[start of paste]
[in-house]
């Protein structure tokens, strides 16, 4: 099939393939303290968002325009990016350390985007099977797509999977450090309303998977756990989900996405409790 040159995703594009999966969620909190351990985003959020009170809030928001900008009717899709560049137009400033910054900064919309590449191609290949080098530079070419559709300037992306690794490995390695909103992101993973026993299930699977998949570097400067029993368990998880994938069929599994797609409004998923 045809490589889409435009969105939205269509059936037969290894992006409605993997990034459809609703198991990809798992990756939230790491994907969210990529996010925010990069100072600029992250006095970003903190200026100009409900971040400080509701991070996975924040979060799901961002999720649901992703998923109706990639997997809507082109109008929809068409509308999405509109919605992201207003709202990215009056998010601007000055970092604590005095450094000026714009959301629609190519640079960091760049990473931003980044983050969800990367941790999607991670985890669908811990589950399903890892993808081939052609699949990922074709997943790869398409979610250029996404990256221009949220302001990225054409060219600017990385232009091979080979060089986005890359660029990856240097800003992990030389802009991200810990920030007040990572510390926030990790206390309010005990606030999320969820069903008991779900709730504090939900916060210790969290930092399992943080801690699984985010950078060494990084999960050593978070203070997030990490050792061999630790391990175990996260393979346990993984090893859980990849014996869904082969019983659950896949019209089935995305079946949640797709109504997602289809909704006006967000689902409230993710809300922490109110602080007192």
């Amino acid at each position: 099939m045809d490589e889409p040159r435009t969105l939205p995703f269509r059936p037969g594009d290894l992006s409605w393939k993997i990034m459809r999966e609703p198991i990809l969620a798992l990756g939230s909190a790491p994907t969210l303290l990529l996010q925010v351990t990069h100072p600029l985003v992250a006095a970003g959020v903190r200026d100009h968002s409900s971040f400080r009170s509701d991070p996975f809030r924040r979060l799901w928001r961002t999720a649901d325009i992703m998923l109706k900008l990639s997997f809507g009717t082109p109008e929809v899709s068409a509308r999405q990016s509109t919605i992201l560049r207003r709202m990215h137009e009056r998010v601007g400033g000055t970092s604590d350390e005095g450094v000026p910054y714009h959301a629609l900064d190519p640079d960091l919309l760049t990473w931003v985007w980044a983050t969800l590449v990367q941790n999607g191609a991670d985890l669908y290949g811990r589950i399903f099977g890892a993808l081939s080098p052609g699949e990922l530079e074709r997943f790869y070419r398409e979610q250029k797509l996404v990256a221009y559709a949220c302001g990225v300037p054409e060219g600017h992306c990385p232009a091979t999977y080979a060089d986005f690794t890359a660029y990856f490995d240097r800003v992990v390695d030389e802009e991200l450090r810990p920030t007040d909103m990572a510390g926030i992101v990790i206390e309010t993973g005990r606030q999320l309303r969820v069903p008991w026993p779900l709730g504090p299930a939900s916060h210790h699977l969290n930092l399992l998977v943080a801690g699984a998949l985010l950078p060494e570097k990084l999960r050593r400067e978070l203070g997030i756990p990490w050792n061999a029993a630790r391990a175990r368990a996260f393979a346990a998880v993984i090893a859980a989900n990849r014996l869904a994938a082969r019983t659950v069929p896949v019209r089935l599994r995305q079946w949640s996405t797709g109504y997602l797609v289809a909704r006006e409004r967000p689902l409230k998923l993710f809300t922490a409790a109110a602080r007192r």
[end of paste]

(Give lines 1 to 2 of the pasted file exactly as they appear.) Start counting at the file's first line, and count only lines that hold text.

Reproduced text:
[in-house]
């Protein structure tokens, strides 16, 4: 099939393939303290968002325009990016350390985007099977797509999977450090309303998977756990989900996405409790 040159995703594009999966969620909190351990985003959020009170809030928001900008009717899709560049137009400033910054900064919309590449191609290949080098530079070419559709300037992306690794490995390695909103992101993973026993299930699977998949570097400067029993368990998880994938069929599994797609409004998923 045809490589889409435009969105939205269509059936037969290894992006409605993997990034459809609703198991990809798992990756939230790491994907969210990529996010925010990069100072600029992250006095970003903190200026100009409900971040400080509701991070996975924040979060799901961002999720649901992703998923109706990639997997809507082109109008929809068409509308999405509109919605992201207003709202990215009056998010601007000055970092604590005095450094000026714009959301629609190519640079960091760049990473931003980044983050969800990367941790999607991670985890669908811990589950399903890892993808081939052609699949990922074709997943790869398409979610250029996404990256221009949220302001990225054409060219600017990385232009091979080979060089986005890359660029990856240097800003992990030389802009991200810990920030007040990572510390926030990790206390309010005990606030999320969820069903008991779900709730504090939900916060210790969290930092399992943080801690699984985010950078060494990084999960050593978070203070997030990490050792061999630790391990175990996260393979346990993984090893859980990849014996869904082969019983659950896949019209089935995305079946949640797709109504997602289809909704006006967000689902409230993710809300922490109110602080007192």